Do I need to use a lighter viscosity oil in my car during the cold winter months?
As an AMSOIL Dealer, I get this a lot, especially in as the days get colder. The short answer is
Yes – if your manufacturer allows it.
Check in your glove box and see if what your owners manual says. In the back is usually where you find the oil recommendations.
For most vehicles, it will be 5W-20 or 5W-30. Typically, it doesn’t matter if it is -30ºF or 120ºF, modern engings are designed to be most fuel efficient using that viscosity of motor oil.
Some cars and heavy-duty equipment recommend a different viscosity depending on the outside air temperature. You might see a chart in your owners manual like this one below that shows different oil viscosity recommendations based on how hot or cold it is. Usually a lighter viscosity oil is to be used as it gets colder, during the winter.
If that is the case, use the lightest recommended viscosity during the cold winter months.
- To ensure your car gets maximum wear protection during startup
- To make sure you have easier cold weather start-ups
If you need a refresher about what viscosity is, ==> Check out this post for a detailed explanation of viscosity
In a nut shell, viscosity refers to a motor oil;s resistance to flow, and it is usually considered its most important attribute. The lower the viscosity, the easier it flows in colder temperatures. On the opposite side, the higher the viscosity of a motor oil the slower it will flow when it is cold. So an 0W-20 oil will flow easier when it is cold, compared to an oil with a viscosity 10W-30.
Explain Oil Number Meaning
What do oil numbers mean? The oil viscosity numbers are simple.
The first number, followed by a W describes the characteristics of the oil when it is cold. In this case, cold is 104ºF. The second number, describes that oils characteristics once that engine heats up, which is 212ºF.
Most of the engine wear happens when you start your engine. Why? Because a lot of the oil is drawn into the sump of your vehicle as it sits still. When you start your engine up in the morning, even if it isn’t’ that cold, a few seconds pass until the oil gets through your oil pump and finds it way to the components of your engine. THAT IS WHEN YOUR ENGINE WEAR TAKES PLACE.
That is why it is a big benefit to your engine to use an oil that flows easily during startup. Oil that flows easily will get to your engine faster, and more efficiently.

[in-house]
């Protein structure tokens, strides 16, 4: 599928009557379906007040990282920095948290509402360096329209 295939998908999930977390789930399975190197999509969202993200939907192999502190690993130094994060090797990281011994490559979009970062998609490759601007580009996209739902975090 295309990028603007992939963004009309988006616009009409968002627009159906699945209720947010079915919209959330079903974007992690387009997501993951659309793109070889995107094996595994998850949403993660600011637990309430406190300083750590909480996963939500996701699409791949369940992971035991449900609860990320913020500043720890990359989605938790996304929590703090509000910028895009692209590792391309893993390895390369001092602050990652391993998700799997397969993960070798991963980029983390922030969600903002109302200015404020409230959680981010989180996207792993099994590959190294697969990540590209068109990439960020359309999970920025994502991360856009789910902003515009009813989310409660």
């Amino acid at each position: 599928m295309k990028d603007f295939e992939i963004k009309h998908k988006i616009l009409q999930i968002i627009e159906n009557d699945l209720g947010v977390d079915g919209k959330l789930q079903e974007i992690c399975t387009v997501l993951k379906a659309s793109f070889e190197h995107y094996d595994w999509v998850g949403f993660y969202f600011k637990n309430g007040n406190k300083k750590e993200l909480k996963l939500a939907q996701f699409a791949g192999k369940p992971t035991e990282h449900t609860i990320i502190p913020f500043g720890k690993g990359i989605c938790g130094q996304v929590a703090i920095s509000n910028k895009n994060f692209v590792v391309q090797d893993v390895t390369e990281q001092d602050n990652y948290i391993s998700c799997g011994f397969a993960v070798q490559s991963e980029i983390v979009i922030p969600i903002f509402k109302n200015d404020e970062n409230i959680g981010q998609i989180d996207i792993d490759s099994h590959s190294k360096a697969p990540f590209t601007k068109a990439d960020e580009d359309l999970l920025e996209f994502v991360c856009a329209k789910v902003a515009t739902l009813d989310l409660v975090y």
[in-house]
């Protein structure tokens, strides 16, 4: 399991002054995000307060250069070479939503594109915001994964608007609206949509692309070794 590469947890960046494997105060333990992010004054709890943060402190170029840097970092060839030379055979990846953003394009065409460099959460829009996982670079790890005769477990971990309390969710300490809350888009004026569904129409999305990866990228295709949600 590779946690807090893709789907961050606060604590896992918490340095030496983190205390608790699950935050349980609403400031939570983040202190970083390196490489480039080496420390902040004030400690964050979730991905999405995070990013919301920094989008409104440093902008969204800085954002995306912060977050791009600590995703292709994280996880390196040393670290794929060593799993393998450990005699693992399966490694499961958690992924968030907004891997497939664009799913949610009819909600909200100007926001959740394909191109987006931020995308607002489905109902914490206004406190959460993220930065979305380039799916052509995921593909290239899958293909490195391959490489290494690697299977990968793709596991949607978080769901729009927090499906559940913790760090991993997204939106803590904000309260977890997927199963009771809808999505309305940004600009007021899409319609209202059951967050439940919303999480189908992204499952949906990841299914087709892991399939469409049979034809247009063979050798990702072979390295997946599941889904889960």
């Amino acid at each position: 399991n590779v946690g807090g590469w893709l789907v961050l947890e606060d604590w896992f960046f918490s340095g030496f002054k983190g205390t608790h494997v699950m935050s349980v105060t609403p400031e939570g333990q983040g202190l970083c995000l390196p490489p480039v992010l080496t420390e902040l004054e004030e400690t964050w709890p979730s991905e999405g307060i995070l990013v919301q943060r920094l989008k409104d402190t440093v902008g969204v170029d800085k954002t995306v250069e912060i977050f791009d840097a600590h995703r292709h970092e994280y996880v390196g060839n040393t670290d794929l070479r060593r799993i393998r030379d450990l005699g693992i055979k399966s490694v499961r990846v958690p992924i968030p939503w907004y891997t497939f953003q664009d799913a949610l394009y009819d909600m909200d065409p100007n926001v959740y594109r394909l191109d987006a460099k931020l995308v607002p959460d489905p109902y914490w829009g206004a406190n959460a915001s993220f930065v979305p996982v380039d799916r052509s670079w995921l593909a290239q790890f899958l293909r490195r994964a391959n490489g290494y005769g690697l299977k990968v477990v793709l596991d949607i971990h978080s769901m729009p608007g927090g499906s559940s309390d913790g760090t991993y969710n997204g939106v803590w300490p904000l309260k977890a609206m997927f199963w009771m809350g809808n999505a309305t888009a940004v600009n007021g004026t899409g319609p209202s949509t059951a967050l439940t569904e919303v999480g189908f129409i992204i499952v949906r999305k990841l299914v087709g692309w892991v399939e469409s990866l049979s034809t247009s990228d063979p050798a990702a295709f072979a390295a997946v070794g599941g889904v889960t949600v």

Lower viscosity oil, will get there faster, and allow better cold weather startup, when compared to higher viscosity motor oils.
Crank it up
Another benefit of low viscosity oil is that they provide less crankshaft resistance when your engine turns over. This is especially important as the weather gets below zero. The oil gets so thick that it can prevent the crankshaft from rolling over fast enough to get your engine to start.
If you are using conventional oil, they my contain waxes, which will further thicken when it is cold. Full synthetic AMSOIL motor oil does not contain these thick waxes, which is why it is the best oil for cold weather.
Check out the video for proof.
Another benefit that you will see from lower viscosity oil is better fuel economy. You may have noticed that more automakers are recommending a lighter viscosity oil in newer vehicles.
Do Higher Viscosity Oils Have Any Benefits?
With all this talk of lower viscosity oil, you may be wondering if there are any benefits to higher viscosity oils.
Oils with higher viscosity tend to give your better protection against wear. They give your engine a thicker film on your engines parts. They also tend to be more resistant to oil consumption compared to lighter viscosity motor oil.
Bottom Line: If you live in a part of the world that gets cold in the winter, you should switch to the lightest viscosity oil that your manufacturer recommends. You will maximize your engines wear protection during cold weather startups.